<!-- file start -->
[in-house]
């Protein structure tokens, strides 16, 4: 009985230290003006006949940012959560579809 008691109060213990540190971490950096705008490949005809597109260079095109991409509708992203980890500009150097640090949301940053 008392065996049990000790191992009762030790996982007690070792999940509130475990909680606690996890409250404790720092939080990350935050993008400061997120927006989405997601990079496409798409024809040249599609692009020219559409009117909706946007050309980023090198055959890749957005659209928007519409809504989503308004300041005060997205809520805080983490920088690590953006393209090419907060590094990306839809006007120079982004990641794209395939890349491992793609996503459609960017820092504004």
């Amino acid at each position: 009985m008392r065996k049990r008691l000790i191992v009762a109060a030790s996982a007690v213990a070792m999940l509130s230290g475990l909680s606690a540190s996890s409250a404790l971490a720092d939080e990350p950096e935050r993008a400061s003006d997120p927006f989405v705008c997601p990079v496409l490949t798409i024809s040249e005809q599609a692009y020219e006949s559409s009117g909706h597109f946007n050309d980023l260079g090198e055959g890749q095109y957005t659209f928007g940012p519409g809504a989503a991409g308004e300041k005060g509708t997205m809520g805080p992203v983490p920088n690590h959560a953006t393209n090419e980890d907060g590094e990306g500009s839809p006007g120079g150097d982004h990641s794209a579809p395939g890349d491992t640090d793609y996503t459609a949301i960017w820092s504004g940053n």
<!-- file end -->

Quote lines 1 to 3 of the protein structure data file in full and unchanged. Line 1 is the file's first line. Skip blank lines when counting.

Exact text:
[in-house]
């Protein structure tokens, strides 16, 4: 009985230290003006006949940012959560579809 008691109060213990540190971490950096705008490949005809597109260079095109991409509708992203980890500009150097640090949301940053 008392065996049990000790191992009762030790996982007690070792999940509130475990909680606690996890409250404790720092939080990350935050993008400061997120927006989405997601990079496409798409024809040249599609692009020219559409009117909706946007050309980023090198055959890749957005659209928007519409809504989503308004300041005060997205809520805080983490920088690590953006393209090419907060590094990306839809006007120079982004990641794209395939890349491992793609996503459609960017820092504004």
């Amino acid at each position: 009985m008392r065996k049990r008691l000790i191992v009762a109060a030790s996982a007690v213990a070792m999940l509130s230290g475990l909680s606690a540190s996890s409250a404790l971490a720092d939080e990350p950096e935050r993008a400061s003006d997120p927006f989405v705008c997601p990079v496409l490949t798409i024809s040249e005809q599609a692009y020219e006949s559409s009117g909706h597109f946007n050309d980023l260079g090198e055959g890749q095109y957005t659209f928007g940012p519409g809504a989503a991409g308004e300041k005060g509708t997205m809520g805080p992203v983490p920088n690590h959560a953006t393209n090419e980890d907060g590094e990306g500009s839809p006007g120079g150097d982004h990641s794209a579809p395939g890349d491992t640090d793609y996503t459609a949301i960017w820092s504004g940053n």